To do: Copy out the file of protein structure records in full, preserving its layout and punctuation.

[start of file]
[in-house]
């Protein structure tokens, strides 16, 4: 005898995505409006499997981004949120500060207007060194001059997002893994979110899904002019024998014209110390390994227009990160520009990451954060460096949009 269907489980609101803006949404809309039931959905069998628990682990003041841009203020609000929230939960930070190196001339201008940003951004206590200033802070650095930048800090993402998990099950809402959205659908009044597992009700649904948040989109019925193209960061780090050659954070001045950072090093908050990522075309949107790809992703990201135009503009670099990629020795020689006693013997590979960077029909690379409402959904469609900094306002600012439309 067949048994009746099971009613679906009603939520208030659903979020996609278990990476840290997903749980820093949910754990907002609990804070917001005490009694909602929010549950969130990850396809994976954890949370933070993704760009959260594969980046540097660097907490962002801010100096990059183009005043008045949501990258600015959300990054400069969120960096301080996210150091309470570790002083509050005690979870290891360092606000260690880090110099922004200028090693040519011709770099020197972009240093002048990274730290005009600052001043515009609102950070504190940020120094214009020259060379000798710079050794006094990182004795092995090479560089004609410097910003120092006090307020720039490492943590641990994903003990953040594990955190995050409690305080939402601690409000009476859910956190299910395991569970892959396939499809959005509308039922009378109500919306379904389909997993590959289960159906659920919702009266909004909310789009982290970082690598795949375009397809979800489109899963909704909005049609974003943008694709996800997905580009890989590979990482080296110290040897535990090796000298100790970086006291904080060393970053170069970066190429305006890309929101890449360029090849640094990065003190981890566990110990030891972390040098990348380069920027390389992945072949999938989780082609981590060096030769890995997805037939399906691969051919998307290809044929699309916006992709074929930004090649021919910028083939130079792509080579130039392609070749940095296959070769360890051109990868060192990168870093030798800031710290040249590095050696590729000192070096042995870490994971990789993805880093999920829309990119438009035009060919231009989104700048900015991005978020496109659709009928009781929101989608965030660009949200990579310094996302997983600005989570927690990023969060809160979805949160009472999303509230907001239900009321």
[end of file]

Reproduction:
[in-house]
């Protein structure tokens, strides 16, 4: 005898995505409006499997981004949120500060207007060194001059997002893994979110899904002019024998014209110390390994227009990160520009990451954060460096949009 269907489980609101803006949404809309039931959905069998628990682990003041841009203020609000929230939960930070190196001339201008940003951004206590200033802070650095930048800090993402998990099950809402959205659908009044597992009700649904948040989109019925193209960061780090050659954070001045950072090093908050990522075309949107790809992703990201135009503009670099990629020795020689006693013997590979960077029909690379409402959904469609900094306002600012439309 067949048994009746099971009613679906009603939520208030659903979020996609278990990476840290997903749980820093949910754990907002609990804070917001005490009694909602929010549950969130990850396809994976954890949370933070993704760009959260594969980046540097660097907490962002801010100096990059183009005043008045949501990258600015959300990054400069969120960096301080996210150091309470570790002083509050005690979870290891360092606000260690880090110099922004200028090693040519011709770099020197972009240093002048990274730290005009600052001043515009609102950070504190940020120094214009020259060379000798710079050794006094990182004795092995090479560089004609410097910003120092006090307020720039490492943590641990994903003990953040594990955190995050409690305080939402601690409000009476859910956190299910395991569970892959396939499809959005509308039922009378109500919306379904389909997993590959289960159906659920919702009266909004909310789009982290970082690598795949375009397809979800489109899963909704909005049609974003943008694709996800997905580009890989590979990482080296110290040897535990090796000298100790970086006291904080060393970053170069970066190429305006890309929101890449360029090849640094990065003190981890566990110990030891972390040098990348380069920027390389992945072949999938989780082609981590060096030769890995997805037939399906691969051919998307290809044929699309916006992709074929930004090649021919910028083939130079792509080579130039392609070749940095296959070769360890051109990868060192990168870093030798800031710290040249590095050696590729000192070096042995870490994971990789993805880093999920829309990119438009035009060919231009989104700048900015991005978020496109659709009928009781929101989608965030660009949200990579310094996302997983600005989570927690990023969060809160979805949160009472999303509230907001239900009321």